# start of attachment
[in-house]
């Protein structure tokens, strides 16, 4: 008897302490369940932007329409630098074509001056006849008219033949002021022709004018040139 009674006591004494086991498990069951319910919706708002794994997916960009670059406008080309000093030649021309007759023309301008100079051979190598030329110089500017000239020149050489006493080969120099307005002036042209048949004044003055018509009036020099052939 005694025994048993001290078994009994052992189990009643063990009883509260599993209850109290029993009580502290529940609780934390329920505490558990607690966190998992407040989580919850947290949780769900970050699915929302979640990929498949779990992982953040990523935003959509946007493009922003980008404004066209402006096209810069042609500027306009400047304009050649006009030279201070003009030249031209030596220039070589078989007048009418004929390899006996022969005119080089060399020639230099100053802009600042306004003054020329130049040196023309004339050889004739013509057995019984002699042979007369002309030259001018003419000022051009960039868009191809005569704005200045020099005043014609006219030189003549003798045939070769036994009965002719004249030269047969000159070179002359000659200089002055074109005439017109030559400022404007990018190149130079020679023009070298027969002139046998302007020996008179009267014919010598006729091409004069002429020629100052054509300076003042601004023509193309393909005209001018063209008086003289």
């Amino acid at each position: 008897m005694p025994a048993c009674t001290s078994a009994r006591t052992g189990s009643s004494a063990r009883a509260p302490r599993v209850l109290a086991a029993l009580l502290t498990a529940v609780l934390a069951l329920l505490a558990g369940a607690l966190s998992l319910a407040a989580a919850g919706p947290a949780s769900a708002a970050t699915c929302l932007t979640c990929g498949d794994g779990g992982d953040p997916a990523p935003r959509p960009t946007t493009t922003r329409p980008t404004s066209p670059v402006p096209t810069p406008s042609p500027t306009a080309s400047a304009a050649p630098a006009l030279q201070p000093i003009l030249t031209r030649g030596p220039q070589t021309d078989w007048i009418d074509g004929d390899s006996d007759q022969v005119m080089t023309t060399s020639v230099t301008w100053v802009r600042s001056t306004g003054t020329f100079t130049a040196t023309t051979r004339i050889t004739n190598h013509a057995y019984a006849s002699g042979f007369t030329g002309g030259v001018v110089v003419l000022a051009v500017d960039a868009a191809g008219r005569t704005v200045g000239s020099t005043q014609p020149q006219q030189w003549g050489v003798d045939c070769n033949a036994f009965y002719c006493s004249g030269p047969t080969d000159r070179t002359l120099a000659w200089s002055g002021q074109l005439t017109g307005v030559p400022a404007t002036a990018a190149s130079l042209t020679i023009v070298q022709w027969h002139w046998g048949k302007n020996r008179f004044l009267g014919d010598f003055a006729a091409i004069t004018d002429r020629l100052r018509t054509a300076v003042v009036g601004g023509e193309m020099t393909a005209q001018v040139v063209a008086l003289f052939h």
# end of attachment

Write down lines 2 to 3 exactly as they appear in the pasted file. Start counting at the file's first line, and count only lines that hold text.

């Protein structure tokens, strides 16, 4: 008897302490369940932007329409630098074509001056006849008219033949002021022709004018040139 009674006591004494086991498990069951319910919706708002794994997916960009670059406008080309000093030649021309007759023309301008100079051979190598030329110089500017000239020149050489006493080969120099307005002036042209048949004044003055018509009036020099052939 005694025994048993001290078994009994052992189990009643063990009883509260599993209850109290029993009580502290529940609780934390329920505490558990607690966190998992407040989580919850947290949780769900970050699915929302979640990929498949779990992982953040990523935003959509946007493009922003980008404004066209402006096209810069042609500027306009400047304009050649006009030279201070003009030249031209030596220039070589078989007048009418004929390899006996022969005119080089060399020639230099100053802009600042306004003054020329130049040196023309004339050889004739013509057995019984002699042979007369002309030259001018003419000022051009960039868009191809005569704005200045020099005043014609006219030189003549003798045939070769036994009965002719004249030269047969000159070179002359000659200089002055074109005439017109030559400022404007990018190149130079020679023009070298027969002139046998302007020996008179009267014919010598006729091409004069002429020629100052054509300076003042601004023509193309393909005209001018063209008086003289």
């Amino acid at each position: 008897m005694p025994a048993c009674t001290s078994a009994r006591t052992g189990s009643s004494a063990r009883a509260p302490r599993v209850l109290a086991a029993l009580l502290t498990a529940v609780l934390a069951l329920l505490a558990g369940a607690l966190s998992l319910a407040a989580a919850g919706p947290a949780s769900a708002a970050t699915c929302l932007t979640c990929g498949d794994g779990g992982d953040p997916a990523p935003r959509p960009t946007t493009t922003r329409p980008t404004s066209p670059v402006p096209t810069p406008s042609p500027t306009a080309s400047a304009a050649p630098a006009l030279q201070p000093i003009l030249t031209r030649g030596p220039q070589t021309d078989w007048i009418d074509g004929d390899s006996d007759q022969v005119m080089t023309t060399s020639v230099t301008w100053v802009r600042s001056t306004g003054t020329f100079t130049a040196t023309t051979r004339i050889t004739n190598h013509a057995y019984a006849s002699g042979f007369t030329g002309g030259v001018v110089v003419l000022a051009v500017d960039a868009a191809g008219r005569t704005v200045g000239s020099t005043q014609p020149q006219q030189w003549g050489v003798d045939c070769n033949a036994f009965y002719c006493s004249g030269p047969t080969d000159r070179t002359l120099a000659w200089s002055g002021q074109l005439t017109g307005v030559p400022a404007t002036a990018a190149s130079l042209t020679i023009v070298q022709w027969h002139w046998g048949k302007n020996r008179f004044l009267g014919d010598f003055a006729a091409i004069t004018d002429r020629l100052r018509t054509a300076v003042v009036g601004g023509e193309m020099t393909a005209q001018v040139v063209a008086l003289f052939h």